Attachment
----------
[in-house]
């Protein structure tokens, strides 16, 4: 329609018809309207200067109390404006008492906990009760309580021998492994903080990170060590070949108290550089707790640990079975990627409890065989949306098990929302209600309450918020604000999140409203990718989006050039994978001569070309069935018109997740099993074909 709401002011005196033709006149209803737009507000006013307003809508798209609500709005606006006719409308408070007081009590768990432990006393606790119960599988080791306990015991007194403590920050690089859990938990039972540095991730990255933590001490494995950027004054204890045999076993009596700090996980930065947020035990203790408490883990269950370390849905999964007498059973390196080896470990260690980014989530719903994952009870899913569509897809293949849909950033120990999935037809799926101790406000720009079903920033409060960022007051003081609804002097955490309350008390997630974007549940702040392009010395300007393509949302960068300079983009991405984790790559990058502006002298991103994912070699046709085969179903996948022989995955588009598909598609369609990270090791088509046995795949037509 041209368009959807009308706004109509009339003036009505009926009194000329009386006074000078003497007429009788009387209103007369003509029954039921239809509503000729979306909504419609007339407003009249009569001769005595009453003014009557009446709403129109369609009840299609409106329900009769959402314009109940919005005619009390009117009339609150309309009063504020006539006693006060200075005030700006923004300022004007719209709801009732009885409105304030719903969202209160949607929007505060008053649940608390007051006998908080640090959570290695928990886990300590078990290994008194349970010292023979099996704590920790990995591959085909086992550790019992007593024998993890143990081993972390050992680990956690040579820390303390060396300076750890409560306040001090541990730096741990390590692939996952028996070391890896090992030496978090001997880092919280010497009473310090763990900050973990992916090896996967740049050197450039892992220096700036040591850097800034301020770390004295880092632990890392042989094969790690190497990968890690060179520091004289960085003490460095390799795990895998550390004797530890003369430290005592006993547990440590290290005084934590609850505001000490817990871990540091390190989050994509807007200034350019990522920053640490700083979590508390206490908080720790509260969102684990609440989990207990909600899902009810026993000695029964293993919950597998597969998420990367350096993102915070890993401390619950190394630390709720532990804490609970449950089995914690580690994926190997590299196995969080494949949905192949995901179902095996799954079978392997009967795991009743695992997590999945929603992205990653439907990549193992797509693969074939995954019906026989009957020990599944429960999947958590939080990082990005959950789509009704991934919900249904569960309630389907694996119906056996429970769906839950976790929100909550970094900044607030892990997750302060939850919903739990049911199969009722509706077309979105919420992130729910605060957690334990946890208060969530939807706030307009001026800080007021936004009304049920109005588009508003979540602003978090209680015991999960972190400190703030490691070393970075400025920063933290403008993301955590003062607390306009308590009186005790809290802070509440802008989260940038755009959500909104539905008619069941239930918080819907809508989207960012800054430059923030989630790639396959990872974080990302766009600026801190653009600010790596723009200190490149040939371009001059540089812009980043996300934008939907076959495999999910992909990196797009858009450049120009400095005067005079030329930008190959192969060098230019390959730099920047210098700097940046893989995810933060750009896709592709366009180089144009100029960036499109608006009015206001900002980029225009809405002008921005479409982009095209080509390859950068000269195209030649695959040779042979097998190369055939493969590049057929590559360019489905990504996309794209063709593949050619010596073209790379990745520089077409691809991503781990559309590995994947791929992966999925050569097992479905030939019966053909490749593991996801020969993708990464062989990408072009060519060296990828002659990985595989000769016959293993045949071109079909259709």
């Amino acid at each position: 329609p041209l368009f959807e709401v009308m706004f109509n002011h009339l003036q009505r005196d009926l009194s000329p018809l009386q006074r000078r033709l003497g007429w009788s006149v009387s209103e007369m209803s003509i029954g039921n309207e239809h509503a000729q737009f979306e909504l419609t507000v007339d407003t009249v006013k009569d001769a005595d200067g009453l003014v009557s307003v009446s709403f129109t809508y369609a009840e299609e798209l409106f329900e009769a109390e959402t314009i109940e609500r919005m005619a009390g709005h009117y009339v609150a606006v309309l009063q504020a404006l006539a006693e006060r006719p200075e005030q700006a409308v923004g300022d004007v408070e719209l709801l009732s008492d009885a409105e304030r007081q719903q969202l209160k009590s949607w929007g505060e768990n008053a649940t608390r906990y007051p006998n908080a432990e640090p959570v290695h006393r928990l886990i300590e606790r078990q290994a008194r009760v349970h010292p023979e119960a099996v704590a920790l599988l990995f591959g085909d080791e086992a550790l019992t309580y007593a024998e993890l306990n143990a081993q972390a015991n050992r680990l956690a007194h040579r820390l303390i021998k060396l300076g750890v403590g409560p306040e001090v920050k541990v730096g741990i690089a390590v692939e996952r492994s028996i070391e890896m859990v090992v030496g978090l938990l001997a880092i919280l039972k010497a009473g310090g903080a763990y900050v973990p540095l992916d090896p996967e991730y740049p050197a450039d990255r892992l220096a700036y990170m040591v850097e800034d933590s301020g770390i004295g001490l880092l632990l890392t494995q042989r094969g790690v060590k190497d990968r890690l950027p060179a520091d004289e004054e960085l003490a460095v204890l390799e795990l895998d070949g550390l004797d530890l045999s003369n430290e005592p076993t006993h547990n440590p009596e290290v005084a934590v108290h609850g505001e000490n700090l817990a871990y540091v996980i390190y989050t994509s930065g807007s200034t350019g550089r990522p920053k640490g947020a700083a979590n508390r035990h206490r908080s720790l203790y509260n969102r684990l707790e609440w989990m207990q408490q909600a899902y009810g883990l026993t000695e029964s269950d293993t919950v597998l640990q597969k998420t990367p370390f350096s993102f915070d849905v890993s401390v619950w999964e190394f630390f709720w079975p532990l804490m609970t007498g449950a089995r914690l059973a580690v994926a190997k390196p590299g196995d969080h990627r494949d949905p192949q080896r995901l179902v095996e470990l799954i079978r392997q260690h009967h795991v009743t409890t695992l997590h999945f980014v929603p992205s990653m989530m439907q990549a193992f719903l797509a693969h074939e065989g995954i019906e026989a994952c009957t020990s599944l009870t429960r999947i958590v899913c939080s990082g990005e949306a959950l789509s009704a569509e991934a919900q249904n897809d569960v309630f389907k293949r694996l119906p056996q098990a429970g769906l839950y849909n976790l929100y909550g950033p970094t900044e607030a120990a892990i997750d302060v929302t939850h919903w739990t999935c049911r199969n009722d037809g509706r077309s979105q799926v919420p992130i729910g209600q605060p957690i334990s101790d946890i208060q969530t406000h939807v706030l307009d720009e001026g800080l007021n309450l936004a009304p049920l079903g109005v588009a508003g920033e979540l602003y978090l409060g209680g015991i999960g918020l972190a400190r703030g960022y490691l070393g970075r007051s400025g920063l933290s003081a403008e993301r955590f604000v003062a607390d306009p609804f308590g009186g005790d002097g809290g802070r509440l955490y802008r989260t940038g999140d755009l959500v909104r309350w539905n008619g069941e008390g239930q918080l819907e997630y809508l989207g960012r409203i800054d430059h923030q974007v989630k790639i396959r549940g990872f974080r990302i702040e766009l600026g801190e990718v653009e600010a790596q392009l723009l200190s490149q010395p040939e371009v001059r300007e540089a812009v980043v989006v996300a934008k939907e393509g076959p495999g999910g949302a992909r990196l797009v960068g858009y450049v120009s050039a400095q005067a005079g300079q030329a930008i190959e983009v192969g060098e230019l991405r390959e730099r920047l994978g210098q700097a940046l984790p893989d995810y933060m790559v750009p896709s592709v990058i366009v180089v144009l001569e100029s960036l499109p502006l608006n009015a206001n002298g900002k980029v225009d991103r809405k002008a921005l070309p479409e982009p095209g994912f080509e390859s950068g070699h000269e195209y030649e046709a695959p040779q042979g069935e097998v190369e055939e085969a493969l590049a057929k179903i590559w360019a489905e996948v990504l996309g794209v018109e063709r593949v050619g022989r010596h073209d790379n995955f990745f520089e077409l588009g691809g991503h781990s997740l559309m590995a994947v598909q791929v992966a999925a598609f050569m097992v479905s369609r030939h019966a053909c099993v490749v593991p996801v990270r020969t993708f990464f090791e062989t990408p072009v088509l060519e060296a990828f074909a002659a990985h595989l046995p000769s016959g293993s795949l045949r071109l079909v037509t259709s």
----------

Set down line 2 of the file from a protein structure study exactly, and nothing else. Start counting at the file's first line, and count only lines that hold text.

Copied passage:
């Protein structure tokens, strides 16, 4: 329609018809309207200067109390404006008492906990009760309580021998492994903080990170060590070949108290550089707790640990079975990627409890065989949306098990929302209600309450918020604000999140409203990718989006050039994978001569070309069935018109997740099993074909 709401002011005196033709006149209803737009507000006013307003809508798209609500709005606006006719409308408070007081009590768990432990006393606790119960599988080791306990015991007194403590920050690089859990938990039972540095991730990255933590001490494995950027004054204890045999076993009596700090996980930065947020035990203790408490883990269950370390849905999964007498059973390196080896470990260690980014989530719903994952009870899913569509897809293949849909950033120990999935037809799926101790406000720009079903920033409060960022007051003081609804002097955490309350008390997630974007549940702040392009010395300007393509949302960068300079983009991405984790790559990058502006002298991103994912070699046709085969179903996948022989995955588009598909598609369609990270090791088509046995795949037509 041209368009959807009308706004109509009339003036009505009926009194000329009386006074000078003497007429009788009387209103007369003509029954039921239809509503000729979306909504419609007339407003009249009569001769005595009453003014009557009446709403129109369609009840299609409106329900009769959402314009109940919005005619009390009117009339609150309309009063504020006539006693006060200075005030700006923004300022004007719209709801009732009885409105304030719903969202209160949607929007505060008053649940608390007051006998908080640090959570290695928990886990300590078990290994008194349970010292023979099996704590920790990995591959085909086992550790019992007593024998993890143990081993972390050992680990956690040579820390303390060396300076750890409560306040001090541990730096741990390590692939996952028996070391890896090992030496978090001997880092919280010497009473310090763990900050973990992916090896996967740049050197450039892992220096700036040591850097800034301020770390004295880092632990890392042989094969790690190497990968890690060179520091004289960085003490460095390799795990895998550390004797530890003369430290005592006993547990440590290290005084934590609850505001000490817990871990540091390190989050994509807007200034350019990522920053640490700083979590508390206490908080720790509260969102684990609440989990207990909600899902009810026993000695029964293993919950597998597969998420990367350096993102915070890993401390619950190394630390709720532990804490609970449950089995914690580690994926190997590299196995969080494949949905192949995901179902095996799954079978392997009967795991009743695992997590999945929603992205990653439907990549193992797509693969074939995954019906026989009957020990599944429960999947958590939080990082990005959950789509009704991934919900249904569960309630389907694996119906056996429970769906839950976790929100909550970094900044607030892990997750302060939850919903739990049911199969009722509706077309979105919420992130729910605060957690334990946890208060969530939807706030307009001026800080007021936004009304049920109005588009508003979540602003978090209680015991999960972190400190703030490691070393970075400025920063933290403008993301955590003062607390306009308590009186005790809290802070509440802008989260940038755009959500909104539905008619069941239930918080819907809508989207960012800054430059923030989630790639396959990872974080990302766009600026801190653009600010790596723009200190490149040939371009001059540089812009980043996300934008939907076959495999999910992909990196797009858009450049120009400095005067005079030329930008190959192969060098230019390959730099920047210098700097940046893989995810933060750009896709592709366009180089144009100029960036499109608006009015206001900002980029225009809405002008921005479409982009095209080509390859950068000269195209030649695959040779042979097998190369055939493969590049057929590559360019489905990504996309794209063709593949050619010596073209790379990745520089077409691809991503781990559309590995994947791929992966999925050569097992479905030939019966053909490749593991996801020969993708990464062989990408072009060519060296990828002659990985595989000769016959293993045949071109079909259709």